If you want a less violent game, then you have to make conflict possible without a fight to the death. Characters who think they’ll be killed if they lose will get violent fast, and stay in that mode until they feel safe again.
Having trouble coming up with reasons your bad guys don’t just obliterate the player characters and leave them in shallow graves? Here are some ideas that can come from the rational parts of their brains, from their henchmen, from fast-talking captives, or from an analysis of possible outcomes.
- Prisoners can be useful as bait.
- Death is too quick; I want you to see the bad thing I’m doing, suffer as you lose things you care about, and accept that you are powerless to stop it.
- Only you can truly appreciate what I am doing. (And I need it to be appreciated.)
- Worthy foes are valuable for sharpening the wits, skills, and instinct! (It is a game.)
- Dead foes become martyrs, drawing avengers and lending credence to the causes they upheld. Instead, embarrass the foe and destroy the reputation, so no one will listen to their ranting.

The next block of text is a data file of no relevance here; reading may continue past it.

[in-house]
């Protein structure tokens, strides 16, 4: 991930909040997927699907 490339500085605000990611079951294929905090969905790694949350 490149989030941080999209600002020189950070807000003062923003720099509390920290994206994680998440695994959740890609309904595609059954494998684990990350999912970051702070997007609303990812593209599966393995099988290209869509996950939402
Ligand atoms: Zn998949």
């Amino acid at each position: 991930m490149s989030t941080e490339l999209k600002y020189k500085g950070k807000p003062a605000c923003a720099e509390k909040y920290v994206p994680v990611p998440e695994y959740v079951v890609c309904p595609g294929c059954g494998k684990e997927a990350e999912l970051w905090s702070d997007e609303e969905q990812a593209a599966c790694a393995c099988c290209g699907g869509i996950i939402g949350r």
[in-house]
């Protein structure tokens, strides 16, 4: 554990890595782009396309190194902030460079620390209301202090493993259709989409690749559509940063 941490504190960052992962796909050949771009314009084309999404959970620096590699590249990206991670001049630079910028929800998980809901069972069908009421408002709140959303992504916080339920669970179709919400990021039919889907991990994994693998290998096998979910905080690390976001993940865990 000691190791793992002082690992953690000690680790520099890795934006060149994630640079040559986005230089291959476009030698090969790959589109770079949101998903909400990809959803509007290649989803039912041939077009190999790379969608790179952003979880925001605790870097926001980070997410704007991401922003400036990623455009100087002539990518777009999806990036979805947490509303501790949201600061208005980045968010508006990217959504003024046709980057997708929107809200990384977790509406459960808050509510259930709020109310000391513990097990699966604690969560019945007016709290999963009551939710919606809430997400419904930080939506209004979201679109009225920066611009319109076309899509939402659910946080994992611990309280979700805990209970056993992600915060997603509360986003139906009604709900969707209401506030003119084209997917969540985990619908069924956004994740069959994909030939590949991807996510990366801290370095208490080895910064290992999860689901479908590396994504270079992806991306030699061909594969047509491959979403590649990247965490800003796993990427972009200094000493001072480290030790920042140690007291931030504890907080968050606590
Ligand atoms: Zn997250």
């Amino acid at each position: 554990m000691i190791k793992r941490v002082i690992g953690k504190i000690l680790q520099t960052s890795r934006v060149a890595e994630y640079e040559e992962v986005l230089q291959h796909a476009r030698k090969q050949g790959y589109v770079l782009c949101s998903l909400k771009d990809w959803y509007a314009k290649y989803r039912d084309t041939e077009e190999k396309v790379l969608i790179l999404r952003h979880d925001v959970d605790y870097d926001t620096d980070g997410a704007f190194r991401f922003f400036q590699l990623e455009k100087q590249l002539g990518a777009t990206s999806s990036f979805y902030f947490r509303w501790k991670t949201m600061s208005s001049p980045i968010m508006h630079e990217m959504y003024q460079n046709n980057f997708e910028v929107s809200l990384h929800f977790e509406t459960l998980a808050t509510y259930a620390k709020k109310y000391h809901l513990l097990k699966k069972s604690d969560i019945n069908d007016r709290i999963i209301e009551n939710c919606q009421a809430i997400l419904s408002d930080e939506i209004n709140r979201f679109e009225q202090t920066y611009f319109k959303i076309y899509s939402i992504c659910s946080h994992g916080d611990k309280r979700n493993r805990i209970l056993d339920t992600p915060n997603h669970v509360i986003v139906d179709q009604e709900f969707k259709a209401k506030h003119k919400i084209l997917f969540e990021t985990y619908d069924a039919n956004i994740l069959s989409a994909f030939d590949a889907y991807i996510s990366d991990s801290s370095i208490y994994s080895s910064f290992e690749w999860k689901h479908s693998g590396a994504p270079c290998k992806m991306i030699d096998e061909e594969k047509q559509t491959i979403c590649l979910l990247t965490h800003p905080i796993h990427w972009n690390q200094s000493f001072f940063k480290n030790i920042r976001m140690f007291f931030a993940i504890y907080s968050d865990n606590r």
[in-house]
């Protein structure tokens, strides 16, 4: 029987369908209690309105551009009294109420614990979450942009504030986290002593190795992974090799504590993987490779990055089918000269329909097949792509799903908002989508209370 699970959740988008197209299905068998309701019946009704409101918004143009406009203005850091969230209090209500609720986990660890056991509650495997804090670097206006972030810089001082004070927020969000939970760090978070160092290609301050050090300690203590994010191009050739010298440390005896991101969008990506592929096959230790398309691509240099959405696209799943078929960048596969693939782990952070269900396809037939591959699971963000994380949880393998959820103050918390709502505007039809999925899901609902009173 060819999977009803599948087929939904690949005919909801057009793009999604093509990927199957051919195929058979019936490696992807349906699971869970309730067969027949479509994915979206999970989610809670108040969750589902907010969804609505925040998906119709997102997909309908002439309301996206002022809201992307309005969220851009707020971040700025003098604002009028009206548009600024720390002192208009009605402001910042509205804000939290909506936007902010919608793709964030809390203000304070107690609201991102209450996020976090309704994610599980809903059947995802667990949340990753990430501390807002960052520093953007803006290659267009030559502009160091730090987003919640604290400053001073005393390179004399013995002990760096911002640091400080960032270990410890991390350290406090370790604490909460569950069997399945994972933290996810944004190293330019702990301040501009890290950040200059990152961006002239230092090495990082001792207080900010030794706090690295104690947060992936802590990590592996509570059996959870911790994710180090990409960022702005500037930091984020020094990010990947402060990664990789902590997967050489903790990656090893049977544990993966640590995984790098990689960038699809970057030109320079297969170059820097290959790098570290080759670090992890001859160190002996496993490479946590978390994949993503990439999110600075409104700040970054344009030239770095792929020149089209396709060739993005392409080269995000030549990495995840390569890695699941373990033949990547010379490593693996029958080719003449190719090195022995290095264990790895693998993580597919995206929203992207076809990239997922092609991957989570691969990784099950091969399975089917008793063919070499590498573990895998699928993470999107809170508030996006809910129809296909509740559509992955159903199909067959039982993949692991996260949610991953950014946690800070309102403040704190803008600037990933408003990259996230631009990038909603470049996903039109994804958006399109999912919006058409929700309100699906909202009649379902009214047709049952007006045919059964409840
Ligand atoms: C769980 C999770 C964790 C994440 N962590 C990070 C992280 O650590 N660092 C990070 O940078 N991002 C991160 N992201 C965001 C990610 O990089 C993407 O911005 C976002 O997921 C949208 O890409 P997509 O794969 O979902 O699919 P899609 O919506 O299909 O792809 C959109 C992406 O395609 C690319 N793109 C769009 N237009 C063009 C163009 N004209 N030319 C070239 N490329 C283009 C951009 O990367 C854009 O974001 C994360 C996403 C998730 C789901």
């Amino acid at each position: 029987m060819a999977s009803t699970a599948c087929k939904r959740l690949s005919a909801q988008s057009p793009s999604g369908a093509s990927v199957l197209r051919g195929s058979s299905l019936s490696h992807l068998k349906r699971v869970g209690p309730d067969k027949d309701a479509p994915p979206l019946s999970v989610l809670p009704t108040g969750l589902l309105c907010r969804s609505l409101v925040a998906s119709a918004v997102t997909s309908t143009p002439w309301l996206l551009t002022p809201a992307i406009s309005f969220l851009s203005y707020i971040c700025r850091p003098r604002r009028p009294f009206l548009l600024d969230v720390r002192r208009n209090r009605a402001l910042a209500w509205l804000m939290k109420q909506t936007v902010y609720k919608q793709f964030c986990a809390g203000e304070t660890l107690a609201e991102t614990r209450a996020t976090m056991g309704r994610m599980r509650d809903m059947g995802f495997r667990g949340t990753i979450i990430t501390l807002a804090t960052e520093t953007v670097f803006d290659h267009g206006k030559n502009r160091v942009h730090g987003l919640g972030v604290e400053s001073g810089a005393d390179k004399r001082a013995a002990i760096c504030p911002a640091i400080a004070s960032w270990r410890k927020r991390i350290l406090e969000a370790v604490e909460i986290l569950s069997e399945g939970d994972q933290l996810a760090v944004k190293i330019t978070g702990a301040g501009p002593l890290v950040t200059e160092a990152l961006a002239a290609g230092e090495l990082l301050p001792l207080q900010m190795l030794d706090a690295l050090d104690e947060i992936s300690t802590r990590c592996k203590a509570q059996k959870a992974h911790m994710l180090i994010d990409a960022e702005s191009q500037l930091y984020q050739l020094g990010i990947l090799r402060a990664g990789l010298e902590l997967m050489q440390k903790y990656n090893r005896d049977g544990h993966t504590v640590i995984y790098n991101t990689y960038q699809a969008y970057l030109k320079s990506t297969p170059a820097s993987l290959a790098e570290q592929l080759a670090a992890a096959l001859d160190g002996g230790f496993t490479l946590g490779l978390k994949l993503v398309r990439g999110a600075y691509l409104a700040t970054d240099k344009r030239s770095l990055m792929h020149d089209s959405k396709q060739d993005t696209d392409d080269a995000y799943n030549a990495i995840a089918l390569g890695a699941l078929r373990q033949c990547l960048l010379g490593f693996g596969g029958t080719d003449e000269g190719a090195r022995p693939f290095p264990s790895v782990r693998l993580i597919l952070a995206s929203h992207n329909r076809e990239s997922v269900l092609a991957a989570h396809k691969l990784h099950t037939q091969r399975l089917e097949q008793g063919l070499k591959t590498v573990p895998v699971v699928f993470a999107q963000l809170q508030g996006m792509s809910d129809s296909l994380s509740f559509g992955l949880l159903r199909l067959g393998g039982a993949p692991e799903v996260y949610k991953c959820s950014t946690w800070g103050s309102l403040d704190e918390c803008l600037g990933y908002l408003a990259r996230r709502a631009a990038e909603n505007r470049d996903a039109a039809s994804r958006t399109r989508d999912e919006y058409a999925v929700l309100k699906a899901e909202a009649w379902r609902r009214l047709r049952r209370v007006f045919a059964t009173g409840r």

- We don’t need that kind of attention from the law (or more powerful foes) at this sensitive time.
- Wait until you have both this prisoner and another in hand before killing either; otherwise, the other is likely to tear everything apart looking for revenge, and that is inconvenient.
- Prisoners can “escape” and “steal proof” and see the inner workings of “the plot.” They are useful as counter-intelligence agents, to feed incorrect information to those who hunt you.
- This particular criminal career is for artists, not thugs. Any brute can kneecap a nosy investigator. You would not stoop to anything as gauche as violence, your intellect gives you many other options.
- Persuasive foes can introduce doubt in a prisoner, about the motives of bigger fish. Tell them they are being misled, then let them go, and arrange some incidents to get them questioning. Recruit traitors.
- Prisoners are leverage. If the investigators don’t back off, start sending pieces to them in the mail.
- You want to learn everything about your foe, and your prisoner has some useful insights.
- Prisoners have been promised as payment to a traitor or lackey who has unpleasant plans.
- Arrange for a trade, one prisoner for someone or something the investigators captured.
- The villain fell in love with the prisoner from afar, and now can turn up the romance.
- Revenge is essentially hollow, and villains often try to make it more filling by prolonging the torment with an elaborate death trap.
- Food for pets, who are not yet hungry but prefer live meat.